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The Gulag Archipelago (Abridged)
The Gulag Archipelago - Abridged
Author: Aleksandr Isaevich Solzhenitsyn, Edward E. Ericson Jr. (Editor)
Drawing on his own incarceration and exile, as well as on evidence from more than 200 fellow prisoners and Soviet archives, Aleksandr I. Solzhenitsyn reveals the entire apparatus of Soviet repression -- the state within the state that ruled all-powerfully. — Through truly Shakespearean portraits of its victims -- men, women, and children -- we en...  more »
ISBN-13: 9780002712651
ISBN-10: 0002712652
Publication Date: 3/13/1986
Pages: 512
Edition: Abridged
Rating:
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Publisher: Harvill
Book Type: Hardcover
Other Versions: Paperback, Audio Cassette, Audio CD
Members Wishing: 1
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reviewed The Gulag Archipelago (Abridged) on + 4 more book reviews
Helpful Score: 1
The Gulag books should be "required reading". This volume in particular is important. A bit easier to read than the first as well.
reviewed The Gulag Archipelago (Abridged) on + 582 more book reviews
Helpful Score: 1
a lesson for all, October 30, 2005
Reviewer: Helenka "Helenka" (Australia)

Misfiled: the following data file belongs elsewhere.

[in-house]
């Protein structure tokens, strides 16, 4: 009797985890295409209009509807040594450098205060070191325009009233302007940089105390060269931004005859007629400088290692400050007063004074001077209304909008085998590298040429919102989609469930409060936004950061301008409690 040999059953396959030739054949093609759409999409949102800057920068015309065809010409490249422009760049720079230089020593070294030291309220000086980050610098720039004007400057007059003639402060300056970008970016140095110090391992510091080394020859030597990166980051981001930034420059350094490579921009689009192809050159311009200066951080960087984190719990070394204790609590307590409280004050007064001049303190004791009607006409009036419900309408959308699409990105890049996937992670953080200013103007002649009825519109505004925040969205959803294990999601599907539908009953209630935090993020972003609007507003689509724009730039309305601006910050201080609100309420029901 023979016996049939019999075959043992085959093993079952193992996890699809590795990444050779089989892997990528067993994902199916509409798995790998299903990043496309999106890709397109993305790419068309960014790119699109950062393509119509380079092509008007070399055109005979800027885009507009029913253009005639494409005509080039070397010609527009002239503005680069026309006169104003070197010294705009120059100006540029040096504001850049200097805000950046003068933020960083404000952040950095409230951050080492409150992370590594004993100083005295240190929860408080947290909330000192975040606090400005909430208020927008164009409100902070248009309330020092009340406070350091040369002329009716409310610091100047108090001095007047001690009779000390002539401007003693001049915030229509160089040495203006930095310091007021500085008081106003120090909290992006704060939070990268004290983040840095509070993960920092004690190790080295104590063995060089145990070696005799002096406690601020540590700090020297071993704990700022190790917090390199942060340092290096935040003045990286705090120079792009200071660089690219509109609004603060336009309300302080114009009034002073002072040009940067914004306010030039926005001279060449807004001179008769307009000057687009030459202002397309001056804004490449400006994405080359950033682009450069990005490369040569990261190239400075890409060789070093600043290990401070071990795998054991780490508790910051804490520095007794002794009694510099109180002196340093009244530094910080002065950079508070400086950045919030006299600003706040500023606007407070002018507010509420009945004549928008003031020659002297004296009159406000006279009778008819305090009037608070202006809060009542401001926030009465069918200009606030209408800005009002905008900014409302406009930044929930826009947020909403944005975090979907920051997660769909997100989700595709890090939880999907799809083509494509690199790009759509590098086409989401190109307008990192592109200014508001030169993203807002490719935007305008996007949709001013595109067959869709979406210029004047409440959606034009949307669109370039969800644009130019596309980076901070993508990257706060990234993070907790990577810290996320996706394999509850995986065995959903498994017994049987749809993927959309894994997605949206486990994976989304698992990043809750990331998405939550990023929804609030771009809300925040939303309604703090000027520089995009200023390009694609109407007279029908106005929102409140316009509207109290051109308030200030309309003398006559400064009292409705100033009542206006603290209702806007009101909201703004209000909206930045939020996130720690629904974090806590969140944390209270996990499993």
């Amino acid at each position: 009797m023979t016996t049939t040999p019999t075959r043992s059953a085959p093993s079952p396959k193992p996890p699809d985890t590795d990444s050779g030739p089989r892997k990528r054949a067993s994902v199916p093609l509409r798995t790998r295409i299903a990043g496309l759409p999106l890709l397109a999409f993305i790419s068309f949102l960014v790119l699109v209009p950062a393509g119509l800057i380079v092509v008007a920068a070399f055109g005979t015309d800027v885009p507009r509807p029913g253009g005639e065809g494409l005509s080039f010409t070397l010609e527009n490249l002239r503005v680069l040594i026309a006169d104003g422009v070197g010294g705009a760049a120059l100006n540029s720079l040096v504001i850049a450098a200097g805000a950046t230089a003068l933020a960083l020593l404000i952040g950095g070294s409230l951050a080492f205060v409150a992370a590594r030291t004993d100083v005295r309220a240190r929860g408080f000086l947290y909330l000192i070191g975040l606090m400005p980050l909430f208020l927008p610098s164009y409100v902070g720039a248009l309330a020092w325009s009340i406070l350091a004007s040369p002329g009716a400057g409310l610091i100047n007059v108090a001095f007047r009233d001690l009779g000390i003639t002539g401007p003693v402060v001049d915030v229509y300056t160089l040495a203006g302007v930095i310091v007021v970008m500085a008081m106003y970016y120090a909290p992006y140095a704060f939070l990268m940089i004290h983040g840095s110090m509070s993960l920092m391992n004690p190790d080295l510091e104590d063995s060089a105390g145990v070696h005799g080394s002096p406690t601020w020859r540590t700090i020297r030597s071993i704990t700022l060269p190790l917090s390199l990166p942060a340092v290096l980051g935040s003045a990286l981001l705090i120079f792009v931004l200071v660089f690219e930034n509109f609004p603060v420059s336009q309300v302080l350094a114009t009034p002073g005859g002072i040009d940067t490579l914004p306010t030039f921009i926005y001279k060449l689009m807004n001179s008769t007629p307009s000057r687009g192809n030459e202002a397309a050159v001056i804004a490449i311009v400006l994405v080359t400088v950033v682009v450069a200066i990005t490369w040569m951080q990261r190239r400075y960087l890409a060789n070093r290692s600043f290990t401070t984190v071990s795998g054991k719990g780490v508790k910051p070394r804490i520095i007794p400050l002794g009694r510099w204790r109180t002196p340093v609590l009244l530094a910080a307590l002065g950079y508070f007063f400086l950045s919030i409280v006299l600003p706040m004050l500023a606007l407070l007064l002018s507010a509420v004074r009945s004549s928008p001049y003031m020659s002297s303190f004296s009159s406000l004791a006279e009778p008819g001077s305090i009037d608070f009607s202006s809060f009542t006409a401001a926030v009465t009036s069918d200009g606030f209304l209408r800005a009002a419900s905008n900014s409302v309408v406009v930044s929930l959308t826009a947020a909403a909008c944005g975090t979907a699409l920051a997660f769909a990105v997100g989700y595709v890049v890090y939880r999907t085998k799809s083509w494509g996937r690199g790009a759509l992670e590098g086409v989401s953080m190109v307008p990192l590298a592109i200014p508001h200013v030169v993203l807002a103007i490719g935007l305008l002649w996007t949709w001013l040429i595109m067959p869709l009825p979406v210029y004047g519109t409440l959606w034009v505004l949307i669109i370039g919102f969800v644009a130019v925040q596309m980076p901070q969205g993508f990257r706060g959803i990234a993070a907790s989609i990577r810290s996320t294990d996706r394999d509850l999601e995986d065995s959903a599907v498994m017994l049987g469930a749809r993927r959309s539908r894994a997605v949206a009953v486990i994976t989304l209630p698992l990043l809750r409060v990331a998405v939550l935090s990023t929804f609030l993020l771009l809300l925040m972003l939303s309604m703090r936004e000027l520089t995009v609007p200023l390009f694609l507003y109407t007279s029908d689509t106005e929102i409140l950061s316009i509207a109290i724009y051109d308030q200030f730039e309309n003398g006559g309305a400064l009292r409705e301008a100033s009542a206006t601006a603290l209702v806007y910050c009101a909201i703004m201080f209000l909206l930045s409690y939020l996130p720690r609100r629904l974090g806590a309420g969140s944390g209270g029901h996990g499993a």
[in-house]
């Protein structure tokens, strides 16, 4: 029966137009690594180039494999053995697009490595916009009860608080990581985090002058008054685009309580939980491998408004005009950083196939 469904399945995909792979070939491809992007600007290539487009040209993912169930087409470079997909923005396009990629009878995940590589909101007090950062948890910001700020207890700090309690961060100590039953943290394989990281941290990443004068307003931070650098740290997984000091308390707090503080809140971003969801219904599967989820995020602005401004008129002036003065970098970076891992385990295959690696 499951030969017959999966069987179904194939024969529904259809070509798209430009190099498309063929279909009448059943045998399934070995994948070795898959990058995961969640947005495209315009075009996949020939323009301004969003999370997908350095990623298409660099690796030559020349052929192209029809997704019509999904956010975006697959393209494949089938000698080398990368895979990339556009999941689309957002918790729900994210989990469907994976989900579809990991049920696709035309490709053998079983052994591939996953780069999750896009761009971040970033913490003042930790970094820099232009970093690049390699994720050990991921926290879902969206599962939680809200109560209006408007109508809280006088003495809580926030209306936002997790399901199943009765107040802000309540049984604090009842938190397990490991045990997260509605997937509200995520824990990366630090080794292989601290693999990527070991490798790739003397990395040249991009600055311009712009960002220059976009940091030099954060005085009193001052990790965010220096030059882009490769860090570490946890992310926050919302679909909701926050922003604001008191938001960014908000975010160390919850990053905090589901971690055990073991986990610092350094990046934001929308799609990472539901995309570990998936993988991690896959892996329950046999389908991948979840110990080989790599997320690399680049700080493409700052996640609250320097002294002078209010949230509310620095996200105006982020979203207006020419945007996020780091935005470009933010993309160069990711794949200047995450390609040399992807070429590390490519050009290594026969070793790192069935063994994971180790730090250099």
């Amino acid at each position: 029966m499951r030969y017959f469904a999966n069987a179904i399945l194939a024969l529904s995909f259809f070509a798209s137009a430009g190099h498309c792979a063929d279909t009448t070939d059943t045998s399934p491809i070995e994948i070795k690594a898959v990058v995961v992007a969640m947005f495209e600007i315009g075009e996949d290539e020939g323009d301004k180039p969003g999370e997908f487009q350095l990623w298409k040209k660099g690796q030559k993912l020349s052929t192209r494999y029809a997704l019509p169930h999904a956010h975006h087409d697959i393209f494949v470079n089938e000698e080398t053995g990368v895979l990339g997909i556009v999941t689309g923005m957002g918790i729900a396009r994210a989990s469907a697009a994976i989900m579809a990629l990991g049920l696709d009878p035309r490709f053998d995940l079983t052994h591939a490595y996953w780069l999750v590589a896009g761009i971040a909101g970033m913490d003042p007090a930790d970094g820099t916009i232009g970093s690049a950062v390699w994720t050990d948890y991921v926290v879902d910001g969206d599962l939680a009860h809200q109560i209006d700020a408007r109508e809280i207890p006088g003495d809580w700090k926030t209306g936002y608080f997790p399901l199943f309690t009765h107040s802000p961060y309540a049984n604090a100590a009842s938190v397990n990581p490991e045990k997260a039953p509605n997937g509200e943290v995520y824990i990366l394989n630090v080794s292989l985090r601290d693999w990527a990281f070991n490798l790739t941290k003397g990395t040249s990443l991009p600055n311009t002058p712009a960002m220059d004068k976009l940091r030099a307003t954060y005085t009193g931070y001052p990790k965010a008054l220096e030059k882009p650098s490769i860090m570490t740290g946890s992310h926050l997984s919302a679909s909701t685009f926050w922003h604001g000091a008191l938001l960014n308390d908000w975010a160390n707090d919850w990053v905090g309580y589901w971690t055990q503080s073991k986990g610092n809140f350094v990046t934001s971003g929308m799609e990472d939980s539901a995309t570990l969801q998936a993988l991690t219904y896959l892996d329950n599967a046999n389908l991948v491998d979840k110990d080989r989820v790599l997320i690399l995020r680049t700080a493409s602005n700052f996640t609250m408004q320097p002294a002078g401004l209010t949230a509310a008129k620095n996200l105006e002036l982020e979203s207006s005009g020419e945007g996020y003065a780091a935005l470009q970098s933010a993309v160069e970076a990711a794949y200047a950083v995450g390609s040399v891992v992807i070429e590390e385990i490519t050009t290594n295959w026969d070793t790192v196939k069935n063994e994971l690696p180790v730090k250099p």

This book was impossible to put down. I think it is essential reading for people of all cultures. It is blunt, brutally honest, eye-opening, non-apologetic and confronting. It educates and enlightens the reader. The author gives a voice to many who had been silenced either by death, torture or fear of both. In exposing a leader, a system and a regime, he also exposes humanity everywhere. In his description of what occurred, he is putting the spotlight on the inhumanity and cruelty that humans are capable of inflicting on each other, and have done again, since the collapse of the Soviet system. Whilst the setting is Soviet Russia, history shows that people elsewhere, and in other styles of regimes have been just as cruel and life-destroying, in their own, or in similar ways. Despite the despair, the anger, the tragedy of it all, the author also shows that there is hope, survival, and a light at the end of the tunnel. The human spirit is capable of overcoming seemingly impossible hurdles. Despite being exiled for the book, and believing that he would never see it in print in his lifetime, he returned to Russia.
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